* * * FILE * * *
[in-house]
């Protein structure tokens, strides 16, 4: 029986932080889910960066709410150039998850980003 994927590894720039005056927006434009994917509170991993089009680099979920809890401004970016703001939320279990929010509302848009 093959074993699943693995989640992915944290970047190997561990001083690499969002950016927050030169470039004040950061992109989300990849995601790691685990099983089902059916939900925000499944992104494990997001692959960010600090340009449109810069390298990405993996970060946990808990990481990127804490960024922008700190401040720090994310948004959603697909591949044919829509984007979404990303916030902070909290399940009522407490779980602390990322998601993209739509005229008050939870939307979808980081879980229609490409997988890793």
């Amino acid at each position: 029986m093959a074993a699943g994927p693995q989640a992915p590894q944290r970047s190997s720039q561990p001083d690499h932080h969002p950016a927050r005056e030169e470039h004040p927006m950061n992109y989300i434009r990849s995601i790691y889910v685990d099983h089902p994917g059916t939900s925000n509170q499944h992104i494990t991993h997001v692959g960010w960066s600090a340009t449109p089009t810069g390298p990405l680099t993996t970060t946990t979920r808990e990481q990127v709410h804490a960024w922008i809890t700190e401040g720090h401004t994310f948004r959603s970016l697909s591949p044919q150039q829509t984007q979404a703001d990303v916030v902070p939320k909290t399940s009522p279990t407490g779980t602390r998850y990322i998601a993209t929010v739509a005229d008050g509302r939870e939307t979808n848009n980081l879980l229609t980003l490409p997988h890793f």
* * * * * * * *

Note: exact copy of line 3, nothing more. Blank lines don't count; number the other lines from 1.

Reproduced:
């Amino acid at each position: 029986m093959a074993a699943g994927p693995q989640a992915p590894q944290r970047s190997s720039q561990p001083d690499h932080h969002p950016a927050r005056e030169e470039h004040p927006m950061n992109y989300i434009r990849s995601i790691y889910v685990d099983h089902p994917g059916t939900s925000n509170q499944h992104i494990t991993h997001v692959g960010w960066s600090a340009t449109p089009t810069g390298p990405l680099t993996t970060t946990t979920r808990e990481q990127v709410h804490a960024w922008i809890t700190e401040g720090h401004t994310f948004r959603s970016l697909s591949p044919q150039q829509t984007q979404a703001d990303v916030v902070p939320k909290t399940s009522p279990t407490g779980t602390r998850y990322i998601a993209t929010v739509a005229d008050g509302r939870e939307t979808n848009n980081l879980l229609t980003l490409p997988h890793f």